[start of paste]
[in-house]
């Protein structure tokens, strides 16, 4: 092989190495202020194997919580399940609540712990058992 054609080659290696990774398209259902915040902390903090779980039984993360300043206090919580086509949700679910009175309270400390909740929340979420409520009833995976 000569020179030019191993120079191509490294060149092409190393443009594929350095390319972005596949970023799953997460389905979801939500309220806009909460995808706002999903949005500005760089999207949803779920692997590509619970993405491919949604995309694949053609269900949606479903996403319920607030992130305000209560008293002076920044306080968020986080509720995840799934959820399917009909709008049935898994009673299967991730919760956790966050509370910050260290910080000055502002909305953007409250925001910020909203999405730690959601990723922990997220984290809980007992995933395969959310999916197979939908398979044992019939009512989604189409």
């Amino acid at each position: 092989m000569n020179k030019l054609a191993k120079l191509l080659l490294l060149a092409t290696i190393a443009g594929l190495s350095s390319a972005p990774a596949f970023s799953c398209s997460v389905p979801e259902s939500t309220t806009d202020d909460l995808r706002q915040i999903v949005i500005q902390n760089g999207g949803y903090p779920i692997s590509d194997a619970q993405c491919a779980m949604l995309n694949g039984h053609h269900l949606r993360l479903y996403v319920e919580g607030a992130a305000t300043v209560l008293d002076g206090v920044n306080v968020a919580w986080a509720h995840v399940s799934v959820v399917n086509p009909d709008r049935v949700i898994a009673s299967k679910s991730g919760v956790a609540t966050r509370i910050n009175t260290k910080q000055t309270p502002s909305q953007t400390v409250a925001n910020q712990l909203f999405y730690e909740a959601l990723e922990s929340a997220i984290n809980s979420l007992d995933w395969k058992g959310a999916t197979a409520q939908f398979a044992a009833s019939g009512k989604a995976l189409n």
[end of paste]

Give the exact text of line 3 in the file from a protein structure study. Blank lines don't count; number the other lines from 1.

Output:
């Amino acid at each position: 092989m000569n020179k030019l054609a191993k120079l191509l080659l490294l060149a092409t290696i190393a443009g594929l190495s350095s390319a972005p990774a596949f970023s799953c398209s997460v389905p979801e259902s939500t309220t806009d202020d909460l995808r706002q915040i999903v949005i500005q902390n760089g999207g949803y903090p779920i692997s590509d194997a619970q993405c491919a779980m949604l995309n694949g039984h053609h269900l949606r993360l479903y996403v319920e919580g607030a992130a305000t300043v209560l008293d002076g206090v920044n306080v968020a919580w986080a509720h995840v399940s799934v959820v399917n086509p009909d709008r049935v949700i898994a009673s299967k679910s991730g919760v956790a609540t966050r509370i910050n009175t260290k910080q000055t309270p502002s909305q953007t400390v409250a925001n910020q712990l909203f999405y730690e909740a959601l990723e922990s929340a997220i984290n809980s979420l007992d995933w395969k058992g959310a999916t197979a409520q939908f398979a044992a009833s019939g009512k989604a995976l189409n």